Click the image to grab this FREEBIE!

This year, I've moved down to 1st grade and we've had a slow start.  We've already done our Read to Self t-chart and have 3 minutes of stamina built up.  We'll keep plugging along and then introduce Work on Writing next.  

So, my tip to you for starting with the Daily 5 - start small! Do what works for you! Don't feel like you have to change your entire reading instruction if you are not ready.  Change what your students are doing and get rid of all the worksheets that aren't helping them grow as readers.  Teach them how to independently read, write what they want to write, listen to fluent reading on audiobooks, and make words and work on spelling patterns.  These activities will teach them to be better readers.  When you are ready to add choice, do it! Students will learn to intrinsically work hard.  They will WANT to read! My students would tell me on a daily basis that reading was their favorite time of the day.  And by the end of the year, the novelty of the iPods had worn off and most of them just wanted to read their books.  It made my heart happy.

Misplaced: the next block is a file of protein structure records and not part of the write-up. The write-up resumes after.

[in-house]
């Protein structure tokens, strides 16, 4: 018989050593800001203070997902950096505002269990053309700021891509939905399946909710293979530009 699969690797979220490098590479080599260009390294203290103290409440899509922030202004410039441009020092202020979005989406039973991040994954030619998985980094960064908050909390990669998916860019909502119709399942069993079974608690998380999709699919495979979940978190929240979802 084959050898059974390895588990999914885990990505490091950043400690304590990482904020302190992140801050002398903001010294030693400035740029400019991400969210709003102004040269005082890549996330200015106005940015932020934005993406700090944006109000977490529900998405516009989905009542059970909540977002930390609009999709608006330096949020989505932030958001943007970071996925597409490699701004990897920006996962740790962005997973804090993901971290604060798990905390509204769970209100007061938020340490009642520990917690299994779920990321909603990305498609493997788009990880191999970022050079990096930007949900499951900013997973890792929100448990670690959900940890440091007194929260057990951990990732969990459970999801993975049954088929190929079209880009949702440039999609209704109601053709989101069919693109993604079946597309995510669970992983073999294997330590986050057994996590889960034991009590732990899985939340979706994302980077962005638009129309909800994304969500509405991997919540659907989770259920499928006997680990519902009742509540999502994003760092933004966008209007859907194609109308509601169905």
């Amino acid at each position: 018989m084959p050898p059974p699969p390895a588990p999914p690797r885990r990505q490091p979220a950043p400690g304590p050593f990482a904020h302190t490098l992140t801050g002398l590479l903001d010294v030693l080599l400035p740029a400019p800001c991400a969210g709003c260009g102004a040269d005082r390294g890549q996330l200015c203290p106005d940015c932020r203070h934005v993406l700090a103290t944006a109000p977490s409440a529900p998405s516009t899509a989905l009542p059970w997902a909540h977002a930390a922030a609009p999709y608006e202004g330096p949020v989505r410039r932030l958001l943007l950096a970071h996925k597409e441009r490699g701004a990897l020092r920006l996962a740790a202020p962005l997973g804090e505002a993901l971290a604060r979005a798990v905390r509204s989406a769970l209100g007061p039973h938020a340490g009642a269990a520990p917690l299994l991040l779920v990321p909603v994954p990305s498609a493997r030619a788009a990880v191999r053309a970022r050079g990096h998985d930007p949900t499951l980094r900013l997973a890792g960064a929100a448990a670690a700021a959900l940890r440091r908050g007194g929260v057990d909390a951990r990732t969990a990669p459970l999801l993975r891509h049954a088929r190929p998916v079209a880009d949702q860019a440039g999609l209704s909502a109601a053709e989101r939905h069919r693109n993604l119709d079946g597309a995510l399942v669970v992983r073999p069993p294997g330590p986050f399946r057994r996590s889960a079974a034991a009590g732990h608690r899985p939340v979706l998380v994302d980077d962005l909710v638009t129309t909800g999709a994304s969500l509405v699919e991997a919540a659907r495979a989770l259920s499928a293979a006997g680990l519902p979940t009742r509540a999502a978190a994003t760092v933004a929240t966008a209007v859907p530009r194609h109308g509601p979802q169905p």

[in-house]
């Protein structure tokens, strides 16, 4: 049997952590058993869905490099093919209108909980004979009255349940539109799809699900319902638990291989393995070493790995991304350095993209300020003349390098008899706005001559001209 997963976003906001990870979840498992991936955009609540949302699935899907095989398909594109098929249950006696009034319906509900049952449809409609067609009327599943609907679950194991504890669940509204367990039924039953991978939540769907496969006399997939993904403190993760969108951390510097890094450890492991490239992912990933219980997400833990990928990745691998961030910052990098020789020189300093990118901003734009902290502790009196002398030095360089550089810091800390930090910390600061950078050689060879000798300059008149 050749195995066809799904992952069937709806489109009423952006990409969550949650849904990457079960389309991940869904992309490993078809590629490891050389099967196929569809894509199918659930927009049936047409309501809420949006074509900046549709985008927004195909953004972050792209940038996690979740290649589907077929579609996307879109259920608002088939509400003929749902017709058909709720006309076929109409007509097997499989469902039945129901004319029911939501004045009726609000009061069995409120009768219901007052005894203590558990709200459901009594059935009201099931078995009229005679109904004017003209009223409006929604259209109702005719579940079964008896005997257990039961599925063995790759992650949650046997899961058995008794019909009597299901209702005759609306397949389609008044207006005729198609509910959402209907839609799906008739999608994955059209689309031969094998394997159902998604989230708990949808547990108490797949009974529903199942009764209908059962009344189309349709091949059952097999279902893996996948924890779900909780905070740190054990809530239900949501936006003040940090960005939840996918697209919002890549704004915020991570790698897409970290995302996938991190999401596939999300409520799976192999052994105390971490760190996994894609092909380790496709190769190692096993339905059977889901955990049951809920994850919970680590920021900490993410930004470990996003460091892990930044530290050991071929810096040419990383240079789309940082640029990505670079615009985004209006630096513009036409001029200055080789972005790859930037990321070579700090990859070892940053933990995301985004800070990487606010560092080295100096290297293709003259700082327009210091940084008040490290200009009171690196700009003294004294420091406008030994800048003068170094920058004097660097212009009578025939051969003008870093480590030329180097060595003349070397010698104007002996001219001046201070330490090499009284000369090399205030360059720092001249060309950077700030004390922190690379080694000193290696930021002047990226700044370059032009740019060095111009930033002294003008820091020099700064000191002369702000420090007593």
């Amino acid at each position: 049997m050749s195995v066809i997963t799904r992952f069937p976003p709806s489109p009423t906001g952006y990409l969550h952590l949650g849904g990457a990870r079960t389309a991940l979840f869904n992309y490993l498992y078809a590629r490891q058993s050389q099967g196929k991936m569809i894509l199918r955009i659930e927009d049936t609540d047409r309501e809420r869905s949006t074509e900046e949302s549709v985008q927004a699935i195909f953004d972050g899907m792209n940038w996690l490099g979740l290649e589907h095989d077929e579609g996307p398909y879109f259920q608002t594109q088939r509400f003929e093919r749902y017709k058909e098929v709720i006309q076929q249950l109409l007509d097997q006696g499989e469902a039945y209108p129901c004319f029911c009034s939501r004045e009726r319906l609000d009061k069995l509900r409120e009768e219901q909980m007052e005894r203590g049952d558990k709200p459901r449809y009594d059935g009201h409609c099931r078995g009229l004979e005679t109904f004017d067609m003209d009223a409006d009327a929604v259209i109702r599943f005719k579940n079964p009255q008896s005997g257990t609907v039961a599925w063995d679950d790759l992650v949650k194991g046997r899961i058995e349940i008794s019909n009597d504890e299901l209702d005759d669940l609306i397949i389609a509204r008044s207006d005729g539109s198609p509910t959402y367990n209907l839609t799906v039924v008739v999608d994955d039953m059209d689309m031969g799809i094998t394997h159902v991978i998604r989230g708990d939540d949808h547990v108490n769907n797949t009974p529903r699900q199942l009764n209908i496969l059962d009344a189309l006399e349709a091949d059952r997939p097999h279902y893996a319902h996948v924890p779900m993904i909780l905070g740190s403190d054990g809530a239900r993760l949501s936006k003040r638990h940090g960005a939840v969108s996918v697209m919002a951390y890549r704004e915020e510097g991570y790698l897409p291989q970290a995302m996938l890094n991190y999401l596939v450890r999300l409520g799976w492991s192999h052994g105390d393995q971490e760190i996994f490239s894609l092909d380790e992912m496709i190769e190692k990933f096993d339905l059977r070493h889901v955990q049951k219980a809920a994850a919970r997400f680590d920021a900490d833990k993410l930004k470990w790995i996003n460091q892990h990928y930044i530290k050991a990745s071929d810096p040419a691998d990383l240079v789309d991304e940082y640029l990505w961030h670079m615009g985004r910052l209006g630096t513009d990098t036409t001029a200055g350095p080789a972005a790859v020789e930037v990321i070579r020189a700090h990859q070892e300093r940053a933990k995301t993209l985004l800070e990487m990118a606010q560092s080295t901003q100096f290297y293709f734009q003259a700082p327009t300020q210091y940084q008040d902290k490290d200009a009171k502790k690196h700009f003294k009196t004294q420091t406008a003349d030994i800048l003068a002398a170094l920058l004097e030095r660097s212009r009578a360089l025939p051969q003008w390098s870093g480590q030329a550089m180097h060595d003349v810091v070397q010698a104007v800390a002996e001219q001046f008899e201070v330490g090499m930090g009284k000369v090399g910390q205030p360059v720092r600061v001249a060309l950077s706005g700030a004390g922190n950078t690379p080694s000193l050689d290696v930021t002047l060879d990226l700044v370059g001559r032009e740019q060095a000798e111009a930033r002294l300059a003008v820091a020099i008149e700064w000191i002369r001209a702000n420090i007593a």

If you want to learn more about D5, a couple of summers ago I did a Daily 5 blog hop.  You can go to my TpT store to grab a bookmark with urls of all the blog posts and also pick up a stamina chart.  And I know the awesome bloggers at Freebielicious did a blog hop this summer for the second edition.  You can start at A Differentiated Kindergarten.

And now, head on over to Miss Squirrel's blog to find out her Back to School tip and how she sets up community supplies! 

Today I'm here to tell you about something that has saved my sanity on my 30-40 minute commute to work - Audible!